Tosca

Giacomo Puccini
OperaUpClose
The King's Head Theatre

Tosca

OperaUpClose looks set for another smashing quirky updated opera—it has a company artistic director in charge of Tosca, a neat orchestral reduction and a cleverly transformed libretto. Yet this turned into an incredibly frustrating two hours sat in the King's Head.

Replacing lavish lakes and castles, director Adam Spreadbury-Maher moves the action to repressed East Berlin. The poverty and cruelty matches the stark pub theatre setting. The large cast has been reduced to four singers, with Steven East multiple playing multiple roles of Caretaker, Angelotti and Spoletta (in this version an amalgamation of three characters).

Tosca (Demelza Stafford) is a singing diva, very much in love with painter boyfriend Mario Cavaradossi (Sheridan Edward) who paints all day long at the lightbulb factory. The pair have an easy chemistry, Stafford twinkling as she teases and preens.

Mario helps escaped prisioner Angelotti, taking him back to his flat to hide down the well in his garden. Scarpia, an officer for the Ministry of State Security Prison, realises in flushing out Angelotti, he can claim Tosca as a reward.

The success of OperupClose’s productions can usually be attributed to a fantastic cast that bring to life the director’s mad new interpretations. The singers are usually a mix of young, raw talent, not yet ready for the huge stage of the Royal Opera House but a treat to hear nonetheless. This, combined with superb acting quality, is why we’re hooked to see these operas imbued with relatable plots and gripping emotions just five feet from our noses. This time the casting is a huge let down, and in turn cripples this new production.

Sheridan Edward repeatedly failed to reach the higher notes, and by act two each attempt was matched by a desperate expression. Despite giving a charming performance, no love duet can be taken seriously when each soaring climax is a vocal letdown. It seems cruel that Edward is cast in a role he seemed incapable of performing, when he excelled in every other aspect.

This Tosca is full of groping onstage, plenty of smooching and sexual brutality. There are also a lot more laughs that in the original libretto. The comedy aspect really gets the audience warmed up and giggling, but Spreadbury-Maher doesn’t know when to leave the gags alone to let the true tragic story unfold.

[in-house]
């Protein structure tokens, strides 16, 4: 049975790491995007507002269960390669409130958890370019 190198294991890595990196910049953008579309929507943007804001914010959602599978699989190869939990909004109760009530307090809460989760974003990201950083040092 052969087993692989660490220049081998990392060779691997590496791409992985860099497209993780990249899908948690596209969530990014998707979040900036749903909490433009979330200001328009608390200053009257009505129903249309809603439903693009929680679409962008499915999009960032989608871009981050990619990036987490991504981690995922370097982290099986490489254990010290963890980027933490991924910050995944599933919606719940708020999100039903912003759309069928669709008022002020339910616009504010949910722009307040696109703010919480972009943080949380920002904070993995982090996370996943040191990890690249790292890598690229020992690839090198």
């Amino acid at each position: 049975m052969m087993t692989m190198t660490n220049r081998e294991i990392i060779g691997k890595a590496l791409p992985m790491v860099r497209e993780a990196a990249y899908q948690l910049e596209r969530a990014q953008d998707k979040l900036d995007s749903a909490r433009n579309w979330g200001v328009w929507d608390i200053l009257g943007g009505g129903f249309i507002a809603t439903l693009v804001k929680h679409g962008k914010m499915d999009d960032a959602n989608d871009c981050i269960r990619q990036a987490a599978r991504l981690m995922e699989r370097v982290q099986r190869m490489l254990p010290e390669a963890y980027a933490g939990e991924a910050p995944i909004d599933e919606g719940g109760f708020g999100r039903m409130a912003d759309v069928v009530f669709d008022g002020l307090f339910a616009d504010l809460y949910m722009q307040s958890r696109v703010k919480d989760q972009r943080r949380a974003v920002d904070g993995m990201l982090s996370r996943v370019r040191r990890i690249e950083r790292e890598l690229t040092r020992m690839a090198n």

This means the production loses its charm, and the vulgarity feels added for a cheap laugh at the story's expense.

To ensure success of Spreadbury-Maher's libretto, Scarpia needs to be a hugely threatening presence onstage, emitting an undercurrent of violence. This then would make sense of the direction. Instead Scarpia (Francis Church) is lacklustre, his devilish intent never really emphasised. As he interrogates Tosca for information, he shreds photos of Mario (the whirring of the shredder gets a giggle every time) but this is as far as we get with the implied threat. With no real pressure on Tosca, the ease with which he breaks her silence means the audience can’t relate to Tosca’s predicament. She seems uncharacteristically pathetic.

Stafford is the exception. Having previously played Minnie for OperaUpClose, she resembles the singers mentioned above. Wonderfully wringing out the emotion in this pared-down Puccini, she is incandescent entering the stage, a constant reminder why it’s great to get up close and personal with the cast.

This is one of two casts and I would be intrigued to see whether Spreadbury-Maher’s vision can be successfully realized with the other set of singers. Despite Stafford's best efforts, the combination of sketchy casting and constant glib humour meant this Tosca palls in comparison to the OperaUpClose Bohème gem. 

Reviewer: Louise Lewis